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Bilateral Iliac Artery Branch Endoprosthesis Use for Bilateral Common Iliac Artery Aneurysms and Need for Internal Iliac Artery Preservation; Vascular Rounds Summer 2019

November 13, 2019

Rabih Chaer, MD
Professor of Surgery, UPMC Division of Vascular Surgery

Kathryn Fong, MD
Fellow, UPMC Division of Vascular Surgery


Endovascular aneurysm repair (EVAR) has caused significant change in the algorithm of abdominal aneurysm repair. However, concomitant aneurysms of the common iliac arteries or the iliac bifurcation present challenges to achieving adequate distal seal during EVAR. Traditionally, this has been addressed by either extending the distal seal into the external iliac artery with embolization of the ipsilateral internal iliac artery to prevent type II endoleak, or with ligation and surgical bypass to the internal iliac artery to preserve pelvic perfusion.

Case Report

A 76-year-old male presented to UPMC for evaluation of aortoiliac aneurysm disease. His past medical history is also significant for mild emphysema, hyperlipidemia, lung and prostate cancer, and he has no family history of aneurysmal disease or connective tissue disorder. He is without symptoms of cardiac ischemia or peripheral claudication. His preoperative CT scan demonstrated the presence of a small infrarenal abdominal aortic aneurysm measuring 4.8cm, and bilateral large common iliac artery aneurysms, measuring 4cm and 3.8cm on the right and left, respectively. The internal iliac arteries were patent bilaterally (Figure 1 and 2). He underwent endovascular repair of his abdominal aortic aneurysm with placement of bilateral iliac branch endoprostheses (Gore Medical, Flagstaff AZ) for his bilateral common iliac artery aneurysms via percutaneous bilateral common femoral artery access (Figures 3-6). The patient tolerated the procedure well and was discharged on post-operative day two.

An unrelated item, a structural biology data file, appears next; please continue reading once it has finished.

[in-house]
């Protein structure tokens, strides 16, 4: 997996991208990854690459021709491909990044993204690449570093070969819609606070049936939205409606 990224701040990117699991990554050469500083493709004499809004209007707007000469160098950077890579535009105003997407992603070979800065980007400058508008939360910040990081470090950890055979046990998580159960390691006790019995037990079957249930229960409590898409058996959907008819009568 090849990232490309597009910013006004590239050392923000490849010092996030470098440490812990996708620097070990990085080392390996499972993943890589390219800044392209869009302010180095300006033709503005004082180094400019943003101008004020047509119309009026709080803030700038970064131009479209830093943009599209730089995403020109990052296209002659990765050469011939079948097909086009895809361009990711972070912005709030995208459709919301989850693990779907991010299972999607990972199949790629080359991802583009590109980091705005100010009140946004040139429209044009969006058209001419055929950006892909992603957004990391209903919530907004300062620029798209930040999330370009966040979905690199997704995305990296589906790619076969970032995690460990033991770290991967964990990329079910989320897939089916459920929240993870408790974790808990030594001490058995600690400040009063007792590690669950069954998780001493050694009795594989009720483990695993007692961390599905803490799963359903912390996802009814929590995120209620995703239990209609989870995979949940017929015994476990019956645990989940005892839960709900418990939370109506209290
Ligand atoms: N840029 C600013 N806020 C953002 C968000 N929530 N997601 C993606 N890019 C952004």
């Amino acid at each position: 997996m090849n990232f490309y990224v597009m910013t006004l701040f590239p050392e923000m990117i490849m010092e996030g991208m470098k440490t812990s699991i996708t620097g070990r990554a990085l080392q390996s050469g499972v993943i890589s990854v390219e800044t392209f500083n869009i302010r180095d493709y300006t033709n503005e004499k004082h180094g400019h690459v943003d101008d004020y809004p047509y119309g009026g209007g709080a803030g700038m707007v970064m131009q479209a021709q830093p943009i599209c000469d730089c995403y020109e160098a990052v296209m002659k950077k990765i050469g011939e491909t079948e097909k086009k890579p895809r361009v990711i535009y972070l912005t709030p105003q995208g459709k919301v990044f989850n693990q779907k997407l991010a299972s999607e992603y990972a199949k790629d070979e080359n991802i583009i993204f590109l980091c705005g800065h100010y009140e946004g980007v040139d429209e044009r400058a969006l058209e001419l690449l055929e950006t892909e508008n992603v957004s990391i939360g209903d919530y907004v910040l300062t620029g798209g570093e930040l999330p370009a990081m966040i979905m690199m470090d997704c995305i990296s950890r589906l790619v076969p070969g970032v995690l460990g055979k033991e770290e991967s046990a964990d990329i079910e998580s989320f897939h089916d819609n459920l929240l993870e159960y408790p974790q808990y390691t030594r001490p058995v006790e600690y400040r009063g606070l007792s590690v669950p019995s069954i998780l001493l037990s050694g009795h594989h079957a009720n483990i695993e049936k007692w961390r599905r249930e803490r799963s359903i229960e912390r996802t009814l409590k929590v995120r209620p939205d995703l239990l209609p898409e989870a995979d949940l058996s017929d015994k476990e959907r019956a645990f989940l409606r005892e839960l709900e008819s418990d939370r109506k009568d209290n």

When the GORE IBE received FDA approval for treatment of common iliac artery aneurysms, it was not used bilaterally in any of the 63 patients in the pivotal study. In spite of this, there are several reports that demonstrate procedural success and favorable outcomes when used to treat bilateral common iliac aneurysm. Despite the fact that sacrifice of internal iliac arteries has been shown to be associated with a high incidence of disabling morbidity, many physicians are hesitant to utilize bilateral IBE due to the increased procedural complexity. The incidence of gluteal claudication and erectile dysfunction has been shown to approach and occasionally exceed 50 percent with internal iliac artery occlusion. The shorter recovery time, coupled with the less invasive nature of endovascular repair, make the potential morbidity of pelvic ischemia unacceptable for many patients and physicians. Furthermore, while colonic and spinal cord ischemia is infrequently reported, the effects are potentially catastrophic, and their incidence increases for bilateral internal artery sacrifice. Bilateral IBE utilization decreases the morbidity of pelvic ischemia, while maintaining the minimally invasive benefits of endovascular abdominal and iliac aneurysm repair. Furthermore, one study demonstrates only minimally increased fluoroscopy time and intravenous contrast utilization.


Iliac Branch Devices have increased the utility of EVAR in hostile iliac anatomy as well as transformed the treatment paradigm of iliac artery aneurysmal disease. Given the potential for significant morbidity associated with internal iliac artery occlusion, such as gluteal claudication, erectile dysfunction, colonic ischemia, and spinal cord ischemia, a strong consideration should be given to preservation of the internal iliac arteries using iliac branch devices when anatomically feasible.

Bilateral IBE Fig 1 Vascular Rounds Summer 2019
Figure 1: Infrarenal abdominal aortic aneurysm


Bilateral IBE Fig 2 Vascular Rounds Summer 2019

Figure 2: Bilateral common iliac artery aneurysms

Bilateral IBE Fig 3 Vascular Rounds Summer 2019
Figure 3: CTA MIP of infrarenal AAA and bilateral common iliac aneurysms

Bilateral IBE Fig 4 Vascular Rounds Summer 2019
Figure 4: Positioning of the left iliac branch endoprosthesis with cannulation of the internal iliac limb

Bilateral IBE Fig 5 Vascular Rounds Summer 2019
Figure 5: Positioning of the right iliac branch endoprosthesis.  The up-and-over wire and the main body wire are free of wire wrap.  The left iliac branch endoprosthesis is fully deployed.

Bilateral IBE Fig 6 Vascular Rounds Summer 2019
Figure 6: Preparation for deployment of GORE Excluder for abdominal aortic aneurysm.  Both iliac branch endoprostheses are fully deployed.

Bilateral IBE Fig 7 Vascular Rounds Summer 2019
Figure 7: Completion angiogram demonstrating successful exclusion of the abdominal aortic and bilateral iliac aneurysms.  Both internal iliac artery stent grafts are patent.



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